A window in FIG. 16-2 is an example of a UI when previewing set contents. From the preview, the user can confirm a state in which database data set in the variable field is inserted. An area 1602 represents a state in which the value “AAA” of the column “name” is inserted in the text variable field 1600 shown in FIG. 16-1. An image 1603 represents a state in which the value “train image” of the column “image” is inserted in the image variable field 1601 in the window of FIG. 16-1. At this time, no preview can be displayed when an error occurs in a data format to a set column or data is omitted. A button group 1604 is a record move button group to move a record in the database. The user can move a record with the button group and confirm the preview of each record. In printing, the user can designate ON/OFF of variable printing from the print dialog of the bookbinding application. If the user designates not to execute variable printing in the print dialog, he can print without reflecting contents set with the variable printing editor.

<Common Variable Field>

The bookbinding application according to the embodiment can perform variable printing processing to insert and print data assigned to the variable area of document data every printing.

The user selects an arbitrary variable field, designates sharing of the variable field, and can set a variable field having field properties (variable data information, field position, size, font information, and the like) common to all pages. The variable field defined to have common field properties is called a common variable field. The common variable field has information that this variable field is common. The common variable field is common to all pages. Thus, when a property of the common variable field set in an arbitrary page changes, the changed property is reflected in the common variable field and as a result, reflected in the common variable fields of all pages. The common variable field is also called a common variable area. Since field properties are common, this field is also called a common variable field or common variable area.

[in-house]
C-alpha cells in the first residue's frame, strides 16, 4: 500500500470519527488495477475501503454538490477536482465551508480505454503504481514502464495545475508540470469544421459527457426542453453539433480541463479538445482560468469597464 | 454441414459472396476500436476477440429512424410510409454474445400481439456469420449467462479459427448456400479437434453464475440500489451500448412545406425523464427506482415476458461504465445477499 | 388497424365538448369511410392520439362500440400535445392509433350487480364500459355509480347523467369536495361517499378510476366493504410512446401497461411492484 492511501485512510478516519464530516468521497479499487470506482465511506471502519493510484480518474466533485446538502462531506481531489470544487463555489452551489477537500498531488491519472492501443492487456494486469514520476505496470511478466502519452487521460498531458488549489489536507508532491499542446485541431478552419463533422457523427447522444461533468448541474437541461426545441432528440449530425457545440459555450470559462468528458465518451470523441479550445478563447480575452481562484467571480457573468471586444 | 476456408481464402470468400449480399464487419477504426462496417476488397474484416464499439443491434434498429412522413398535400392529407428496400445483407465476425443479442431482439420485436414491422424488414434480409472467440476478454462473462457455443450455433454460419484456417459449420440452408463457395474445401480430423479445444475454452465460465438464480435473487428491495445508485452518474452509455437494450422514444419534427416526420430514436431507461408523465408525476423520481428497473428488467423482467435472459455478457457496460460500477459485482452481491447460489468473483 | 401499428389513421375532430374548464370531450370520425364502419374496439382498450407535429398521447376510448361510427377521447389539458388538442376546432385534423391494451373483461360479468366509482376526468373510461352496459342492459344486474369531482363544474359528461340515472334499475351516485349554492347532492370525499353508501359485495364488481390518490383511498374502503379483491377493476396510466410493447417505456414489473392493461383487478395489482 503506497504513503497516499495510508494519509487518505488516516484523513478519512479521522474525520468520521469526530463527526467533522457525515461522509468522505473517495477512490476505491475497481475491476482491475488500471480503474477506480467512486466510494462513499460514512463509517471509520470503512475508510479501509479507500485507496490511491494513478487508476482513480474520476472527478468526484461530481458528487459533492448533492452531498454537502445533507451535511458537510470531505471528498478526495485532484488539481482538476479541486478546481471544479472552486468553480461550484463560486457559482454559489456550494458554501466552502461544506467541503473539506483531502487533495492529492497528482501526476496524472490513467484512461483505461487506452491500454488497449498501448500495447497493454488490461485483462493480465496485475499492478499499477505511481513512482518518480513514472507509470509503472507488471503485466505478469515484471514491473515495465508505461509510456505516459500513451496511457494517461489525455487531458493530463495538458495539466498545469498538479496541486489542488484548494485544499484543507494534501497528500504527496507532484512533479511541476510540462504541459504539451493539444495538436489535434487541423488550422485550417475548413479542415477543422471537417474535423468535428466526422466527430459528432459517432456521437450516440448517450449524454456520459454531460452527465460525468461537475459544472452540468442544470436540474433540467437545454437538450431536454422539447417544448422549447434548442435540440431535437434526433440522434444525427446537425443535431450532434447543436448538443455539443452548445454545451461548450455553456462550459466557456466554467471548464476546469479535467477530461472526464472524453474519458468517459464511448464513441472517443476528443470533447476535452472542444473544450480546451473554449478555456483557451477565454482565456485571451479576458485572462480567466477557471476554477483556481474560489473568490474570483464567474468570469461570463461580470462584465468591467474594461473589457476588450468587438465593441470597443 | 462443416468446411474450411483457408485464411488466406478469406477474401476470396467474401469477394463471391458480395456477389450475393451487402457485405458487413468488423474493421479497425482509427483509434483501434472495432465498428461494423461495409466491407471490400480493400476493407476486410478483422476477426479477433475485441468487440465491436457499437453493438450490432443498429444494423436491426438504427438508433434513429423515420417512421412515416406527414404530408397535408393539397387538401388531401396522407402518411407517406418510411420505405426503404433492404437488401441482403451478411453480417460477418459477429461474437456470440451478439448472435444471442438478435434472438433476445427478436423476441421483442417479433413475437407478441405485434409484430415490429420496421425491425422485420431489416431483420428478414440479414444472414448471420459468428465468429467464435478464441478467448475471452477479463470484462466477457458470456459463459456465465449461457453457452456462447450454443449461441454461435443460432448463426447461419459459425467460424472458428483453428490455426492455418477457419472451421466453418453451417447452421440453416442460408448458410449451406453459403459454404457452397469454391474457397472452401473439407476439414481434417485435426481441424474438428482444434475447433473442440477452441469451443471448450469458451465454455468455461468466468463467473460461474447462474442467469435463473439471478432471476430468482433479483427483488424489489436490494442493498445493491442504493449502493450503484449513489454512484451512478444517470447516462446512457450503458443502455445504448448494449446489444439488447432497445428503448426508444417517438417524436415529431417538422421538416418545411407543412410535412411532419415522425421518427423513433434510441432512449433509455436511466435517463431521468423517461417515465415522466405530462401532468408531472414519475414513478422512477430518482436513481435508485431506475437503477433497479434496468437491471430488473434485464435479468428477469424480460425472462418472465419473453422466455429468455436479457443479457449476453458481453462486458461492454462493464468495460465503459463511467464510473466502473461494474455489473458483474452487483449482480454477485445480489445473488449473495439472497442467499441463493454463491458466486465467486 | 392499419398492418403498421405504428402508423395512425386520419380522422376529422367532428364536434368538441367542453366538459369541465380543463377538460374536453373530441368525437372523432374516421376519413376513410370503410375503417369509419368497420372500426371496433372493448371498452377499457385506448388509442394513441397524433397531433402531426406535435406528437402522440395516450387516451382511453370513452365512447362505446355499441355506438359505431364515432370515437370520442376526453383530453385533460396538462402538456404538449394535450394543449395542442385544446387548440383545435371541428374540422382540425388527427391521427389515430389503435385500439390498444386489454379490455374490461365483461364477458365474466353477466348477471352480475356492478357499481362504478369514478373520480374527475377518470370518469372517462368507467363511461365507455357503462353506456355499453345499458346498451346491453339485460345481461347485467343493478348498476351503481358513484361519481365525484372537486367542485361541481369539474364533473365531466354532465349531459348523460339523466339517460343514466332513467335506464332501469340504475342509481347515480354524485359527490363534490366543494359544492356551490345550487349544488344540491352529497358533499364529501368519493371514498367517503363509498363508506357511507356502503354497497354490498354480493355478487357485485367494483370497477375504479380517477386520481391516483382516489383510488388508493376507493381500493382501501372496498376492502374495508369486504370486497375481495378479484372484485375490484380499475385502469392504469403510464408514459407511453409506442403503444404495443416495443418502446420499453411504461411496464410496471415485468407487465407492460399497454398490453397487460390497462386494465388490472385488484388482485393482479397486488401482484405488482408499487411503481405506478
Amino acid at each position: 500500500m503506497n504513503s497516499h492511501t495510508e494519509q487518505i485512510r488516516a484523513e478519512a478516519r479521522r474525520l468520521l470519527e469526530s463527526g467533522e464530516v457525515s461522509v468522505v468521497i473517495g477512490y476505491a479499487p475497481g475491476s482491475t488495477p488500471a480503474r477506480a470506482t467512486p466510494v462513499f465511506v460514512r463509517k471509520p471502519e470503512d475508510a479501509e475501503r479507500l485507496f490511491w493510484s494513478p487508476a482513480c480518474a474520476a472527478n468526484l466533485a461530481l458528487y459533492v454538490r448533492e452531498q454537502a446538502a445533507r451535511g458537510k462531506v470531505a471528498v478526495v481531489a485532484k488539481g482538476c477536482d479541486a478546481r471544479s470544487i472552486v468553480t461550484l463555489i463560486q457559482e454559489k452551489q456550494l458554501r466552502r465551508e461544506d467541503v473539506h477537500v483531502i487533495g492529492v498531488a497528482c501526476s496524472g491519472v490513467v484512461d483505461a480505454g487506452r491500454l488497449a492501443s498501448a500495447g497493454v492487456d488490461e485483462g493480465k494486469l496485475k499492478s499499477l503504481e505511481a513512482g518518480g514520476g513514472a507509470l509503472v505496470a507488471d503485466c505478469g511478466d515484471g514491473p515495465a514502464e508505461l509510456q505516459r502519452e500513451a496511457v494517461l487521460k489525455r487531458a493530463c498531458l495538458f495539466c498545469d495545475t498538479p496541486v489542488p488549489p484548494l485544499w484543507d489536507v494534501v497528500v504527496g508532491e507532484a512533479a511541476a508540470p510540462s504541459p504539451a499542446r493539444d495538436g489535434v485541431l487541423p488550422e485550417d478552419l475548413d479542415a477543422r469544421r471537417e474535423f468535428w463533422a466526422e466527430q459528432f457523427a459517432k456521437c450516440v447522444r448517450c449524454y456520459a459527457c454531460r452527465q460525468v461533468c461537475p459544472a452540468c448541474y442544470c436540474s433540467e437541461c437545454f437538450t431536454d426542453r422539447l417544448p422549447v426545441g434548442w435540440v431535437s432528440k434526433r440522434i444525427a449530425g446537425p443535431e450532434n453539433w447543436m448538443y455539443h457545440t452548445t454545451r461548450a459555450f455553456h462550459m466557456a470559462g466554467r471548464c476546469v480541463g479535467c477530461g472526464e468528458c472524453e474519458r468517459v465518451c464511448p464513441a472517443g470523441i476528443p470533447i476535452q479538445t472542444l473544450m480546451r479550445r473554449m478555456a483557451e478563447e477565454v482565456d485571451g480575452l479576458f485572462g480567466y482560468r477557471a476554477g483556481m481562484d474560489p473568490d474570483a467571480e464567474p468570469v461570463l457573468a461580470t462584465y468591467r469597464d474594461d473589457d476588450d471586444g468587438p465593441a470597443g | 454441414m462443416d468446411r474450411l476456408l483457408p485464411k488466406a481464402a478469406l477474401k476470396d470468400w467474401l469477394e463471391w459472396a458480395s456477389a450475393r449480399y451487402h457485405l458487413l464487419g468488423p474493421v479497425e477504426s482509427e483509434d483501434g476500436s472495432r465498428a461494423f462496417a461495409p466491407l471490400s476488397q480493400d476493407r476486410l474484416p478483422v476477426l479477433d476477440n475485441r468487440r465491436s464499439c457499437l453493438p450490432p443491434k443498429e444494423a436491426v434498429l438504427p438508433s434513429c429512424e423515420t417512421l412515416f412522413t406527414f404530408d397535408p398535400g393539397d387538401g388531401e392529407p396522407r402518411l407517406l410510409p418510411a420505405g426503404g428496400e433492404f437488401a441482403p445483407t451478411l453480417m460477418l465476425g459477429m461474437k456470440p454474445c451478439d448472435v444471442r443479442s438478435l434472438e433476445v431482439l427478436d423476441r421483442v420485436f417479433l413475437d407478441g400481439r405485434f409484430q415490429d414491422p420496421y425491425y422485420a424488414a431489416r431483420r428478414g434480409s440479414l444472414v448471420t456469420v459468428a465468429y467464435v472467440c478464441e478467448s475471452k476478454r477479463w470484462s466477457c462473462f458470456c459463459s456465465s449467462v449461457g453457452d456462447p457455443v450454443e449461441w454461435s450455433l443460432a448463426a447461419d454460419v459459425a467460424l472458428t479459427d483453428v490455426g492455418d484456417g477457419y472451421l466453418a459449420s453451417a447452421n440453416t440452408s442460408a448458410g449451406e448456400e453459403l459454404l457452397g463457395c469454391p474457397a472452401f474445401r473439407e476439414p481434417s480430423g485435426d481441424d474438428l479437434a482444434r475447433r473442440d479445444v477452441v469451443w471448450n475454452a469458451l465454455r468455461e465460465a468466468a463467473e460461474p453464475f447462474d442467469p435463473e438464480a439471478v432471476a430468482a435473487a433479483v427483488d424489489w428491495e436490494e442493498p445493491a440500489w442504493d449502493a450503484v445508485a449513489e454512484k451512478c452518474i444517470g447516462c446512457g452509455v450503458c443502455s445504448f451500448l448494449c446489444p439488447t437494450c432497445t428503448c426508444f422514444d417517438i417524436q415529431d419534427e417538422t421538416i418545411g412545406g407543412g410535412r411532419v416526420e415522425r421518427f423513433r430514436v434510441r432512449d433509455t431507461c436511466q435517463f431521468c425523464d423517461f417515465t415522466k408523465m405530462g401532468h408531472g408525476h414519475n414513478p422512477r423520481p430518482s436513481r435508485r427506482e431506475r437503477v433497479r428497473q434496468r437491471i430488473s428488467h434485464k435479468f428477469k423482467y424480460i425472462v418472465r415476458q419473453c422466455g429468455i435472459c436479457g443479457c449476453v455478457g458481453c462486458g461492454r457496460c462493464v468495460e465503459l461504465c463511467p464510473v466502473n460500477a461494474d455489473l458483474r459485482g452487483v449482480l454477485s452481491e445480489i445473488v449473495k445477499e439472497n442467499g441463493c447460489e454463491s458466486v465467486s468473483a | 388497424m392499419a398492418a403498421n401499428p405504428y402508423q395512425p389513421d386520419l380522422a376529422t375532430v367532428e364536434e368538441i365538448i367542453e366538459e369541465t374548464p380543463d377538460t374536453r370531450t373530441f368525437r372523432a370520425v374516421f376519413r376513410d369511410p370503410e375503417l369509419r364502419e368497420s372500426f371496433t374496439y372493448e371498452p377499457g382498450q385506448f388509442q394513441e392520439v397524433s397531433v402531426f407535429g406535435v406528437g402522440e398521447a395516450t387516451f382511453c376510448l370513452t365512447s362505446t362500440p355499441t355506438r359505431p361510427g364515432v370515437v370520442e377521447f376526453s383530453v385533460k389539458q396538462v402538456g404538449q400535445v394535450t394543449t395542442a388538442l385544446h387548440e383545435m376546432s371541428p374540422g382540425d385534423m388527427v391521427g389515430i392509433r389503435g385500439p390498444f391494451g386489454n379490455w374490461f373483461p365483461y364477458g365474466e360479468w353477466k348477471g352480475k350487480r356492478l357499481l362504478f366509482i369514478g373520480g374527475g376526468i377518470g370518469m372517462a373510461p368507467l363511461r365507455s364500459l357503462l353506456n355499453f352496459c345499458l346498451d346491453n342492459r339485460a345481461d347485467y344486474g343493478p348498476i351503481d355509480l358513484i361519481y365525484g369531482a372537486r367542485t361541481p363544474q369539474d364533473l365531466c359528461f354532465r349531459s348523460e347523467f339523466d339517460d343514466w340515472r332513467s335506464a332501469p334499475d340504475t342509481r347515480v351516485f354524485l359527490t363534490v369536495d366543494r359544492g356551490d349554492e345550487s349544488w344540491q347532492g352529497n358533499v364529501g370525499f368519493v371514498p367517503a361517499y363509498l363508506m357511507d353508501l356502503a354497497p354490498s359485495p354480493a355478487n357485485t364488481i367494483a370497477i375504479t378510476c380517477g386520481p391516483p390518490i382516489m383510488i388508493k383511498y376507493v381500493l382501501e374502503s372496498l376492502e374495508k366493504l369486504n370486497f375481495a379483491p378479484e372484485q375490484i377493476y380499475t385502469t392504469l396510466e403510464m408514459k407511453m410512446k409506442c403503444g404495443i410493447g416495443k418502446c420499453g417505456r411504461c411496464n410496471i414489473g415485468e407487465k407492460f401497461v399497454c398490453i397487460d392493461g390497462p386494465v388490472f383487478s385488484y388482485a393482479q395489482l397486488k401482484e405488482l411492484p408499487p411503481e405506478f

[Data Structure of Variable Field]

FIG. 17 shows a data structure 1700 of the variable field. The field ID is an identifier assigned as a unique value to all variable fields in order to identify each variable field. The common flag represents whether the variable field is shared. The common flag of a common variable field is set ON, and whereas that of an unshared normal variable field is set OFF. The common ID is a value for identifying a variable field bound (associated) by sharing. When the property value of an arbitrary variable field changes, the property value of a variable field having the same common ID as that of the changed variable field changes in synchronism with the changed variable field.